The austere nature of the chorus is intensified by the heavy doubling of the four vocal lines. There is no independent instrumental writing, the oboes and strings, reinforced by trumpet and trombones, providing support for the choir in the traditional motet style. But clearly Bach wanted this peculiar timbre for artistic as well as for pragmatic reasons. The music is uncompromising, serious and rigorous, almost to the point of dogmatism.
Which, indeed, is a characteristic of the text—-those who trust in God will not be judged guilty, but those who do not are already deemed to be so. The allusion to the Day of Judgment accounts for the stern, obdurate expression. Bach’s own stubborn nature was well suited to the traditional portrayal of this important event; see, for example, the equally powerful opening aria from C 168 which begins the third cycle (vol 3, chapter 2).
And it is also as well to remember that complex counterpoint, particularly in the form of the fugue, was Bach’s most natural medium, one that he returned to so often for movements of stature and strength. The four-bar opening subject is announced by the basses and taken up by the tenors.
At this point the basses have a countersubject which will itself become the theme of a second full fugal exposition, even before the first has been completed (from bar 17).
It is interesting to note the mirrored order of entries:
exposition 1: B, T, A, S
exposition 2: S, A, T, B.
This has clear symbolic significance with the rising entries representing the aspiring innocents and those falling suggestive of the guilty descending towards Hell.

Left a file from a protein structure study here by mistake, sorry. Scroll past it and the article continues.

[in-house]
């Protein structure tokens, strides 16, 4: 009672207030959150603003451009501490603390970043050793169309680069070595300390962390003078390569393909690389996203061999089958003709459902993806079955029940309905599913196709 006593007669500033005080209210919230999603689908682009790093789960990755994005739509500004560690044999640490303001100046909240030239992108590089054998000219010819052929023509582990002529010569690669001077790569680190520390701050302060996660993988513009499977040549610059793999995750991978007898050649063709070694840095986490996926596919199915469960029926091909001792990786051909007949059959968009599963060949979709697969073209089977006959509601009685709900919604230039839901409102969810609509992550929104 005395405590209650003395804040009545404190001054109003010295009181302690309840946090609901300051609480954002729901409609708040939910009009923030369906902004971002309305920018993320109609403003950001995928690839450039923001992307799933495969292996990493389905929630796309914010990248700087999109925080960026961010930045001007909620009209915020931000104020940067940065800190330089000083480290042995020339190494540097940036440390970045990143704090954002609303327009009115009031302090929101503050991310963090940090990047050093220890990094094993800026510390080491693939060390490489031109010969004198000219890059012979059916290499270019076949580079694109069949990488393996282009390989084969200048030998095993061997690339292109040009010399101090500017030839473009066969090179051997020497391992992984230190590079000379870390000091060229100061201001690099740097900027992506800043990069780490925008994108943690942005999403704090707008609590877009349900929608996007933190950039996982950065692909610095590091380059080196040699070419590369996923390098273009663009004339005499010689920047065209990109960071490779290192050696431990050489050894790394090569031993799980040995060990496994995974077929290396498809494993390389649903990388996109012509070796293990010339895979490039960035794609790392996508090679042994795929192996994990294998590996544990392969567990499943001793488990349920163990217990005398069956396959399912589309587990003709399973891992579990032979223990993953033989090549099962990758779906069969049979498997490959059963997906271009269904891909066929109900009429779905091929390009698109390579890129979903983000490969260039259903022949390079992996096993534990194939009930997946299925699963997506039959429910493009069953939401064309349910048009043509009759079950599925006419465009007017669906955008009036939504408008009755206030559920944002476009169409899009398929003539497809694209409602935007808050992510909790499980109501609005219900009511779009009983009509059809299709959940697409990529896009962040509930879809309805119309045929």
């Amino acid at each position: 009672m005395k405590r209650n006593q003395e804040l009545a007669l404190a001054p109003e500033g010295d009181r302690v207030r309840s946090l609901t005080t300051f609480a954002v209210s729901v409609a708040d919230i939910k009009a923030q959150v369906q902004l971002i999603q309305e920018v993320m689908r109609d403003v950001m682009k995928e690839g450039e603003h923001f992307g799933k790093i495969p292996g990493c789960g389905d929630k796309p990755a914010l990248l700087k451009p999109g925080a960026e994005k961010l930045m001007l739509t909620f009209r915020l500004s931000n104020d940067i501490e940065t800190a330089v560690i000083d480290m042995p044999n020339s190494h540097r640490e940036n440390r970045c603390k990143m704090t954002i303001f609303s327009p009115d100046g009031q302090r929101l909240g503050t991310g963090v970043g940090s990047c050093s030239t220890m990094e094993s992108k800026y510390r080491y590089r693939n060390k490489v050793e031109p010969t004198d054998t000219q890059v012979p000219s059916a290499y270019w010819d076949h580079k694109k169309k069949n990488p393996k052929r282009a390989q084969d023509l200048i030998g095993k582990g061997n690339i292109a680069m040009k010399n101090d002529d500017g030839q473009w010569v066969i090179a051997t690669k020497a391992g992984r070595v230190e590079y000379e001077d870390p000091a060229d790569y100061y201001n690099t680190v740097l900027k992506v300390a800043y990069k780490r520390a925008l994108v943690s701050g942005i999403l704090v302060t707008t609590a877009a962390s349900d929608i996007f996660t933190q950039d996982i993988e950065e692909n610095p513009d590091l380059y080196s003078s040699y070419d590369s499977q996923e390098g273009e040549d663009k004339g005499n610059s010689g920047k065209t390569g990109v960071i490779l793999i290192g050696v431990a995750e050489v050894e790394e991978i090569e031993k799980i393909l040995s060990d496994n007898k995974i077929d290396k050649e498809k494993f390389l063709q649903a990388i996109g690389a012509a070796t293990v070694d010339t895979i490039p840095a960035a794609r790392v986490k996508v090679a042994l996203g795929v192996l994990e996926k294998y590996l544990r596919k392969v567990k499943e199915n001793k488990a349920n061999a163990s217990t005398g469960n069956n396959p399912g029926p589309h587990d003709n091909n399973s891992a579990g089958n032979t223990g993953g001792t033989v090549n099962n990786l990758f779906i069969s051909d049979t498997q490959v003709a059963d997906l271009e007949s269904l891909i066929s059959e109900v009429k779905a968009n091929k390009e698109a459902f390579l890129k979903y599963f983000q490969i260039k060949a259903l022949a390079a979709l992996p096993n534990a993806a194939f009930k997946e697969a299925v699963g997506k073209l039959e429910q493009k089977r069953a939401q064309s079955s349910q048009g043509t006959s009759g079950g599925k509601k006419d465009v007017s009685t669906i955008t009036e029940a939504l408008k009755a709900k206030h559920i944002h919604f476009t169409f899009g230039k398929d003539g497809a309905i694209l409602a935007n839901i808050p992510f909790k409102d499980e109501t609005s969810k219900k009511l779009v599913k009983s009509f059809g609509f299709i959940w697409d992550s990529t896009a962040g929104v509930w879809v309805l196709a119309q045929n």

In a sense, the expected end of the movement comes with the cadence in A minor over bars 48/49. But this is where Bach plays his final trick. The tierce de picardie chord (A major) becomes the dominant of the key of Dm and it is in this key where the final eight bars settle. It is the key of the opening movement and it consequently completes Bach’s over-arching tonal strategy.
But his intention would have been as much symbolic as structural. The final eight bars proclaim the name of the one born Son of God. He resides in a different and higher place than we mortal humans and the raised pitch proclaims this in purely musical terms. The cantata thus ends as it began, re-asserting the greatness and elevated stature of the Saviour—-it is essential that we trust in Him for our own salvation.
But Bach’s symbolism makes quite clear that He is not one of us. He exists in an elevated dimension and Bach encapsulates this important message by the placing of the final bars in a higher key.
Might this be why, and most unusually, there was no place for the traditional closing chorale?
Copyright: J Mincham 2010. Revised 2012, 2014, 2017, 2020.